Peptide Vaccinations to Treat Patients With Low-Risk Myeloid Cancers
This study will test the safety and effectiveness of two vaccines on slowing disease progression, improving blood counts, reducing the need for transfusions of blood and platelets, or achieving remission in patients with myelodysplastic syndrome (MDS, also known as myelodysplasia), acute myeloid leukemia (AML) or chronic myeloid leukemia (CML). The vaccines consist of peptides (parts of proteins) found in MDS, AML and CML stem cells, combined with a substance called MontanideTM. They are administered with GM-CSF. The Montanide and the GM-CSF help the immune system respond to the vaccines.
People 18 years of age or older with MDS, AML or CML may be eligible for this study.
Participants receive six injections of the vaccines, one dose every other week for a total of 10 weeks. The injections are given in the upper arm, upper leg, or abdomen. A separate injection of GM-CSF is given in the same area as the vaccine injections. Subjects are observed for 2 hours after the first vaccination and at least 30 minutes after each subsequent vaccination for allergic reactions. In addition to the vaccination, subjects undergo the following:
- History and physical exam, chest x-ray, blood tests and bone marrow aspirate and biopsy before starting the vaccinations.
- Safety monitoring during vaccine administration (every other week for 10 weeks) with blood tests and check of vital signs.
- Follow-up safety monitoring (weeks 12 and 16) with blood tests every visit, chest x-ray at week 12 and bone marrow biopsy visit 16.
Myelodysplastic Syndrome (MDS)
Acute Myeloid Leukemia (AML)
Chronic Myeloid Leukemia (CML)
Biological: WT1:126-134 Peptide
Biological: PR1:169-177 Peptide
Drug: WT1 and PR1 Peptide Vaccines
Drug: GM-CSF (Sargramostim)
Biological: WT1 and PR1 Peptide Vaccines
|Study Design:||Endpoint Classification: Safety/Efficacy Study
Intervention Model: Single Group Assignment
Masking: Open Label
Primary Purpose: Treatment
|Official Title:||Efficacy of WT1 and PRI Peptide Vaccination for Patients With Low Risk Myeloid Malignancies|
- The efficacy and toxicity associated with 6 doses of a combination of WT-1:126-134 and PR1:169-177 peptide vaccines in selected patients with myeloid malignancies. [ Designated as safety issue: Yes ]
- Changes in marrow blast cells, blood counts, transfusion dependence, time to disease progression, survival and response to booster vaccination. [ Designated as safety issue: Yes ]
|Study Start Date:||June 2007|
|Study Completion Date:||April 2010|
|Primary Completion Date:||April 2010 (Final data collection date for primary outcome measure)|
Biological: WT1:126-134 Peptide
Leukemias and the related disorders myelodysplastic syndrome and myeloproliferative diseases represent a wide group of bone marrow stem cell malignancies. Some patients can be cured with chemotherapy or by allogeneic stem cell transplantation. However standard treatment approaches are not effective for patients who become refractory to chemotherapy, those who relapse after transplantation and those with progressive disease. The management of such patients remains unsatisfactory and requires new treatment approaches other than chemotherapy.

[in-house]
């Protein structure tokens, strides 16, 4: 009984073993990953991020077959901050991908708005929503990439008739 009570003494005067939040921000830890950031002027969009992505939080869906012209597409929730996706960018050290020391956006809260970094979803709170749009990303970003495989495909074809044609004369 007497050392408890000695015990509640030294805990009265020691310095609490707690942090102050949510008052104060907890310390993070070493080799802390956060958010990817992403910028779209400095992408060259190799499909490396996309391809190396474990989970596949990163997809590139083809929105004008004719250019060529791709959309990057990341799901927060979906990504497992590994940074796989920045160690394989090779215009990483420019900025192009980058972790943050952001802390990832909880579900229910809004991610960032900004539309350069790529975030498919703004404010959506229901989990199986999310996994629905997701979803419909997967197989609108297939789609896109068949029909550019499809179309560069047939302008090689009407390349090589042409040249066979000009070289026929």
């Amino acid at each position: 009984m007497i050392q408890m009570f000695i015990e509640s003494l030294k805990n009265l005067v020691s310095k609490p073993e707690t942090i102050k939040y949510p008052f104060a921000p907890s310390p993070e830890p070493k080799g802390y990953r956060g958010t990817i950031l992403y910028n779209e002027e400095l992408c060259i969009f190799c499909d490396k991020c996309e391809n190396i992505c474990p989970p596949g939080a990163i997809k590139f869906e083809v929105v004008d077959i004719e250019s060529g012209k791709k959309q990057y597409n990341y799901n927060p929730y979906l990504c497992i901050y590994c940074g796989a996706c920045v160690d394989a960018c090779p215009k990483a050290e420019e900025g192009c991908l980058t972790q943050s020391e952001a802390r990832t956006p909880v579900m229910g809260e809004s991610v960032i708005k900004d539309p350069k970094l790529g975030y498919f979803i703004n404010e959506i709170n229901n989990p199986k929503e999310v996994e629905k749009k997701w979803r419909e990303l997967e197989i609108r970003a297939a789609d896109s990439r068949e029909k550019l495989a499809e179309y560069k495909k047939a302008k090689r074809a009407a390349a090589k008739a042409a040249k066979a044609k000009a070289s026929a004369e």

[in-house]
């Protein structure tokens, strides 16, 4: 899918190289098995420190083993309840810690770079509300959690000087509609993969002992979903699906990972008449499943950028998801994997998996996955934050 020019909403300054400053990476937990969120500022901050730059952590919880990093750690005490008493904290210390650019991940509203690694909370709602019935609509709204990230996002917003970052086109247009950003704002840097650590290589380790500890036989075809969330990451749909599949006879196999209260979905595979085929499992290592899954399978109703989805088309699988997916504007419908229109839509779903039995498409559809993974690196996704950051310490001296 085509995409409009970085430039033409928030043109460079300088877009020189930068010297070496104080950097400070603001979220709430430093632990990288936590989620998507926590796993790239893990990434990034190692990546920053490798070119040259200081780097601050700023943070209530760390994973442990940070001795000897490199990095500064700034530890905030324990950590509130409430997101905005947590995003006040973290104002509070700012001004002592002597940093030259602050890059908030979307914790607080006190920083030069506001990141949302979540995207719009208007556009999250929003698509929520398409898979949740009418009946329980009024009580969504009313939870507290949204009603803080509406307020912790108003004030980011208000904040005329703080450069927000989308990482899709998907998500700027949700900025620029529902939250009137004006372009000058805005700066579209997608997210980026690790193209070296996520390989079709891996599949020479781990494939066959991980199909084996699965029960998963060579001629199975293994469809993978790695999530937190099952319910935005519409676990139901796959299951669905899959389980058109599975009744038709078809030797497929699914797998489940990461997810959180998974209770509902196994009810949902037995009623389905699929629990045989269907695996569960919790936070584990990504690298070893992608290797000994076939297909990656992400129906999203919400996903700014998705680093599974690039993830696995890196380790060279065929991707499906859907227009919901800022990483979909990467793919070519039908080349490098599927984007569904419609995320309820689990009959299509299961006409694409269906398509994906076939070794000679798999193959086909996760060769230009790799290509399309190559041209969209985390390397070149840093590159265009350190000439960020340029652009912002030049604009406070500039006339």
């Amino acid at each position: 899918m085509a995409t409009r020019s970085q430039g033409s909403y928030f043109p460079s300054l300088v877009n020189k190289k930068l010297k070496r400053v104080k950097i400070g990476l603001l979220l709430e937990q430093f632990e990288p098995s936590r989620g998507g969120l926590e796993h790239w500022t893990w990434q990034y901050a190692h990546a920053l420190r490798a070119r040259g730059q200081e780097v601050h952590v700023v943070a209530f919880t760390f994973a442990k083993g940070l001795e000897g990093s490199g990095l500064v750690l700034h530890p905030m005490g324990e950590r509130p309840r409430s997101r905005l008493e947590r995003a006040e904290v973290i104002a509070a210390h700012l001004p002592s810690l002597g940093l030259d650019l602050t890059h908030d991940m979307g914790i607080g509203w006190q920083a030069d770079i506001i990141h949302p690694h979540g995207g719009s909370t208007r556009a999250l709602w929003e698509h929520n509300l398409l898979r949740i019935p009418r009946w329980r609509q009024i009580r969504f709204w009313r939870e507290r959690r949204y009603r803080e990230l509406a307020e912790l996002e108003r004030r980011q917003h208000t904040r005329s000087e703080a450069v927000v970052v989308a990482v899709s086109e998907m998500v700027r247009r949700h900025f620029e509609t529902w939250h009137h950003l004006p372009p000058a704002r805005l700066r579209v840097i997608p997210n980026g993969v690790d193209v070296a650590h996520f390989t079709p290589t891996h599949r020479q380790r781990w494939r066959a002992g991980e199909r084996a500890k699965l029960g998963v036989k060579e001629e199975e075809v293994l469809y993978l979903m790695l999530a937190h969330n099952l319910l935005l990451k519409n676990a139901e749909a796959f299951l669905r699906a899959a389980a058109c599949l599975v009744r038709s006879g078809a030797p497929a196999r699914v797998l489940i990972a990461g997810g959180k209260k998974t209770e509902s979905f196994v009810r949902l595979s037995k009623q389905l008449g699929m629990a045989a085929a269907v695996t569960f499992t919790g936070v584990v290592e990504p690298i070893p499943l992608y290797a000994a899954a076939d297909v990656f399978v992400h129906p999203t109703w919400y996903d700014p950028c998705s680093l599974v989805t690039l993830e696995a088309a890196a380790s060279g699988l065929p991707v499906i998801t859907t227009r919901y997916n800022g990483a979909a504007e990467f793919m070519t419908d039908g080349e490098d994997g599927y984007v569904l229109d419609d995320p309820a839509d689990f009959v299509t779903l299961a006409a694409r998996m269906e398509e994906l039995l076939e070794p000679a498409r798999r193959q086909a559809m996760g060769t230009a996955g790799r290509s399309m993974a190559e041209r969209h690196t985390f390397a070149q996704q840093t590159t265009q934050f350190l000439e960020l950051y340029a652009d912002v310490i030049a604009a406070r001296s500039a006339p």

The immunological graft-versus-leukemia (GVL) effect seen after allogeneic stem cell transplantation suggests that stimulating the patient's own T cell responses to MDS and leukemia with a vaccine might also retard disease progression and even achieve disease remissions. WT1 and PR1 were identified as target antigens because both antigens are highly expressed by CD34 plus stem cells of most patients with myeloid malignancies but not by normal marrow cells. An immunotherapeutic approach to vaccinate against PR1 and WT1 antigens could induce T cell response against MDS and leukemic cells while sparing normal cells and by using a combination of two antigens the risk of disease escape by antigen down regulation should be further diminished. Indeed in a safety study of one dose of a combination of PRl and WT1 vaccination, we demonstrated that immunological response against one or both vaccines could be induced in all subjects who were vaccinated. This immunological response was associated with a transient reduction in the leukemia burden. Furthermore the vaccine combination was well tolerated.
Therefore we propose this Phase II trial, the third in a series of planned peptide vaccine research protocols, which will evaluate the safety and efficacy associated with an immunotherapy approach using two peptide vaccines, namely PR 1 : 169- 177 and WT-1: 126-1 34 in Montanide adjuvant, administered concomitantly with GM-CSF (Sargramostim), every 2 weeks for 10 weeks (6 doses WT1 plus 6 doses PRl plus GM-CSF) in select patients diagnosed with MDS, AML or CML. Subjects with immunological response to one or both peptide vaccines will have the option of receiving an additional 6 boosters of the WT-1:126-135 and PR1:169-177 peptide vaccines at 3 monthly intervals.
The primary objective will be to evaluate the efficacy and toxicity associated with 6 doses of a combination of WT-1: 126-134 and PRl: 169-177 peptide vaccines in Montanide adjuvant administered concomitantly with GMCSF (Sargramostim) in selected patients with myeloid malignancies (MDS, AML, CML).
The primary endpoint will be immune response (studying changes in the frequencies of circulating PR1 and WT1 specific T cells) which will serves as a surrogate for evaluating for the efficacy of the study.
Secondary Endpoints will include changes in marrow blast cells, blood counts, transfusion dependence, time to disease progression and survival.
|United States, Maryland|
|National Institutes of Health Clinical Center, 9000 Rockville Pike|
|Bethesda, Maryland, United States, 20892|